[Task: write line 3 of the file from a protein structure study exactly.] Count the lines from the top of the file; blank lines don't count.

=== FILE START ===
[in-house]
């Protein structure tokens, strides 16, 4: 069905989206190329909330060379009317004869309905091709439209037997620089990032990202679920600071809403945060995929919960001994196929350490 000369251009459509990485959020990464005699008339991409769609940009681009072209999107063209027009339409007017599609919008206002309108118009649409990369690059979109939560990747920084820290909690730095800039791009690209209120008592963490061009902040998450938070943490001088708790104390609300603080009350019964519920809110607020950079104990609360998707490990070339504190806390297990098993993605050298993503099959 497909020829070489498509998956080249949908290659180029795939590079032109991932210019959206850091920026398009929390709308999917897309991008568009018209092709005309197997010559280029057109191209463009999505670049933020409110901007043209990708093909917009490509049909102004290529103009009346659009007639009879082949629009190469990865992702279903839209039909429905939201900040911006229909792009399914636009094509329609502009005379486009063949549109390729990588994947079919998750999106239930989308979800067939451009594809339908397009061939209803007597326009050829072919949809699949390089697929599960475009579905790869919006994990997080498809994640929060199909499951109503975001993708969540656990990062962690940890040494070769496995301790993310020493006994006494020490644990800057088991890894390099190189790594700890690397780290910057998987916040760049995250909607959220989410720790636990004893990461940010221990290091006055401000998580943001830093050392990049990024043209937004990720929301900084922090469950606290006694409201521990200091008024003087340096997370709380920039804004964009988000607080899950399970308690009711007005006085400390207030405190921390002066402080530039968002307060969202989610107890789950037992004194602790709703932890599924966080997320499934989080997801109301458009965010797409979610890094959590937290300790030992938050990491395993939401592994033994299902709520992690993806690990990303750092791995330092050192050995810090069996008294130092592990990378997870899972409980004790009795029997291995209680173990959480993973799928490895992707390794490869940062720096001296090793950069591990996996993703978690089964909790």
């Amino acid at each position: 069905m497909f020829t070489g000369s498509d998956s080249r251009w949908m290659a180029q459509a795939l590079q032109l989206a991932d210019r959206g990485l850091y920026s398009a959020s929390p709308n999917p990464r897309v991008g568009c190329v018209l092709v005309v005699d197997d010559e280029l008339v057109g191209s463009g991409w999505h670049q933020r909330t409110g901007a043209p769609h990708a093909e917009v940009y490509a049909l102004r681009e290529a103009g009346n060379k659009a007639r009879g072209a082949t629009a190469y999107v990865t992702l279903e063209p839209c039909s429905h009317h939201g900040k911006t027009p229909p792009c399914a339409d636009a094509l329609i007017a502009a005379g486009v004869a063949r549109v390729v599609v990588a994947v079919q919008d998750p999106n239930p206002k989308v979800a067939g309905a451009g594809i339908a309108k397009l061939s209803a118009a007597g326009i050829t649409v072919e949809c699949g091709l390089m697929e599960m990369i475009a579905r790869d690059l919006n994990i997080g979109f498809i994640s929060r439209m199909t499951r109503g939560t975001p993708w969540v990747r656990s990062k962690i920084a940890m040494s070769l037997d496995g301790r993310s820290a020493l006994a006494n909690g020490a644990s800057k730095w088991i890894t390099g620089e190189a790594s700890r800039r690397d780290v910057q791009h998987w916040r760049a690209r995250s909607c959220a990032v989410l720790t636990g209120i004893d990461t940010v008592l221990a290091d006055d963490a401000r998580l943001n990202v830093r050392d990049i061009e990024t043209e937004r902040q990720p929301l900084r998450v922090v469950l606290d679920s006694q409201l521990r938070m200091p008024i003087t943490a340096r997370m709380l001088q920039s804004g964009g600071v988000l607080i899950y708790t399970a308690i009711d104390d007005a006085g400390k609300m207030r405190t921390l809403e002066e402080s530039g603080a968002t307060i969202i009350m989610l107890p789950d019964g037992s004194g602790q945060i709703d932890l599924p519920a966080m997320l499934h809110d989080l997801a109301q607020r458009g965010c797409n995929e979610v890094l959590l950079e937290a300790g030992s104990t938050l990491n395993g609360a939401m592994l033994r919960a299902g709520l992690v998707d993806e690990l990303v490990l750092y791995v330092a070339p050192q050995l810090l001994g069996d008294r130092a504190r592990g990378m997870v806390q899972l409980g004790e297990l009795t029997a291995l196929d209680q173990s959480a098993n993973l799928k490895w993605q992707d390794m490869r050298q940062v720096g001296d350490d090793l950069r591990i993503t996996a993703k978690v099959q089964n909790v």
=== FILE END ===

């Amino acid at each position: 069905m497909f020829t070489g000369s498509d998956s080249r251009w949908m290659a180029q459509a795939l590079q032109l989206a991932d210019r959206g990485l850091y920026s398009a959020s929390p709308n999917p990464r897309v991008g568009c190329v018209l092709v005309v005699d197997d010559e280029l008339v057109g191209s463009g991409w999505h670049q933020r909330t409110g901007a043209p769609h990708a093909e917009v940009y490509a049909l102004r681009e290529a103009g009346n060379k659009a007639r009879g072209a082949t629009a190469y999107v990865t992702l279903e063209p839209c039909s429905h009317h939201g900040k911006t027009p229909p792009c399914a339409d636009a094509l329609i007017a502009a005379g486009v004869a063949r549109v390729v599609v990588a994947v079919q919008d998750p999106n239930p206002k989308v979800a067939g309905a451009g594809i339908a309108k397009l061939s209803a118009a007597g326009i050829t649409v072919e949809c699949g091709l390089m697929e599960m990369i475009a579905r790869d690059l919006n994990i997080g979109f498809i994640s929060r439209m199909t499951r109503g939560t975001p993708w969540v990747r656990s990062k962690i920084a940890m040494s070769l037997d496995g301790r993310s820290a020493l006994a006494n909690g020490a644990s800057k730095w088991i890894t390099g620089e190189a790594s700890r800039r690397d780290v910057q791009h998987w916040r760049a690209r995250s909607c959220a990032v989410l720790t636990g209120i004893d990461t940010v008592l221990a290091d006055d963490a401000r998580l943001n990202v830093r050392d990049i061009e990024t043209e937004r902040q990720p929301l900084r998450v922090v469950l606290d679920s006694q409201l521990r938070m200091p008024i003087t943490a340096r997370m709380l001088q920039s804004g964009g600071v988000l607080i899950y708790t399970a308690i009711d104390d007005a006085g400390k609300m207030r405190t921390l809403e002066e402080s530039g603080a968002t307060i969202i009350m989610l107890p789950d019964g037992s004194g602790q945060i709703d932890l599924p519920a966080m997320l499934h809110d989080l997801a109301q607020r458009g965010c797409n995929e979610v890094l959590l950079e937290a300790g030992s104990t938050l990491n395993g609360a939401m592994l033994r919960a299902g709520l992690v998707d993806e690990l990303v490990l750092y791995v330092a070339p050192q050995l810090l001994g069996d008294r130092a504190r592990g990378m997870v806390q899972l409980g004790e297990l009795t029997a291995l196929d209680q173990s959480a098993n993973l799928k490895w993605q992707d390794m490869r050298q940062v720096g001296d350490d090793l950069r591990i993503t996996a993703k978690v099959q089964n909790v």